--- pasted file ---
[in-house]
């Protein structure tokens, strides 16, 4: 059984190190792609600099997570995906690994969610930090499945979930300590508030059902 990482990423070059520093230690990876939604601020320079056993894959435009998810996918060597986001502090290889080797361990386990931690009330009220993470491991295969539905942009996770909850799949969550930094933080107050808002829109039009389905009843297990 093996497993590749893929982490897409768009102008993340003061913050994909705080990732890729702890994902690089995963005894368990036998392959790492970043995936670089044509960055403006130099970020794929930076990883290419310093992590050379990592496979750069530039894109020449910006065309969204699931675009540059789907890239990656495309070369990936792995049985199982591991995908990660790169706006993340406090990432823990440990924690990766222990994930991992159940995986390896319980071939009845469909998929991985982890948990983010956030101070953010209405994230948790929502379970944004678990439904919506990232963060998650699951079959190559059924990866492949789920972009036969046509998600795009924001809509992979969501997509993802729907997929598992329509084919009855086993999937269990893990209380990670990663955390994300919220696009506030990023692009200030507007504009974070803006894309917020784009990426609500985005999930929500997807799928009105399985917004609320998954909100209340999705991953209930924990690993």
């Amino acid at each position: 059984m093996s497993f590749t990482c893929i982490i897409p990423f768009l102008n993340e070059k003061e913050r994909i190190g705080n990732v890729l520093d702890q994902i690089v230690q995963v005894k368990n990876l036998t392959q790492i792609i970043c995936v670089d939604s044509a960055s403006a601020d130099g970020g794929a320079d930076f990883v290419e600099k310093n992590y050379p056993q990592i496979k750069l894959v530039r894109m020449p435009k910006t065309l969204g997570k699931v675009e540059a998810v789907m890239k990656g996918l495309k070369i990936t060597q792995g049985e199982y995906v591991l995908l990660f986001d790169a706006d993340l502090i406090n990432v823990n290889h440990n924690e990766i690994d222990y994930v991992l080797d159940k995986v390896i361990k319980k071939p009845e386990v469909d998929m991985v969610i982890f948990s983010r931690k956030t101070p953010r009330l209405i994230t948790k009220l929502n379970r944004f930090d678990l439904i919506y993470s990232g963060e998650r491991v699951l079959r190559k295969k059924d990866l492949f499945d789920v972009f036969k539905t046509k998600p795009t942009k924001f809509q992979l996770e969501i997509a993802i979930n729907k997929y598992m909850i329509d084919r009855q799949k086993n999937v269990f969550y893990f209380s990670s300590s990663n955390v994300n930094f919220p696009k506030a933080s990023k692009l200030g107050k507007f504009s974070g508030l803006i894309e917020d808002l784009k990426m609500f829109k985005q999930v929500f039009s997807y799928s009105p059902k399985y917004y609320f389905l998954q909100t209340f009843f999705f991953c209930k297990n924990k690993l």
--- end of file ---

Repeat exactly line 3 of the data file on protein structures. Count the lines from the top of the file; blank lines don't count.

């Amino acid at each position: 059984m093996s497993f590749t990482c893929i982490i897409p990423f768009l102008n993340e070059k003061e913050r994909i190190g705080n990732v890729l520093d702890q994902i690089v230690q995963v005894k368990n990876l036998t392959q790492i792609i970043c995936v670089d939604s044509a960055s403006a601020d130099g970020g794929a320079d930076f990883v290419e600099k310093n992590y050379p056993q990592i496979k750069l894959v530039r894109m020449p435009k910006t065309l969204g997570k699931v675009e540059a998810v789907m890239k990656g996918l495309k070369i990936t060597q792995g049985e199982y995906v591991l995908l990660f986001d790169a706006d993340l502090i406090n990432v823990n290889h440990n924690e990766i690994d222990y994930v991992l080797d159940k995986v390896i361990k319980k071939p009845e386990v469909d998929m991985v969610i982890f948990s983010r931690k956030t101070p953010r009330l209405i994230t948790k009220l929502n379970r944004f930090d678990l439904i919506y993470s990232g963060e998650r491991v699951l079959r190559k295969k059924d990866l492949f499945d789920v972009f036969k539905t046509k998600p795009t942009k924001f809509q992979l996770e969501i997509a993802i979930n729907k997929y598992m909850i329509d084919r009855q799949k086993n999937v269990f969550y893990f209380s990670s300590s990663n955390v994300n930094f919220p696009k506030a933080s990023k692009l200030g107050k507007f504009s974070g508030l803006i894309e917020d808002l784009k990426m609500f829109k985005q999930v929500f039009s997807y799928s009105p059902k399985y917004y609320f389905l998954q909100t209340f009843f999705f991953c209930k297990n924990k690993l």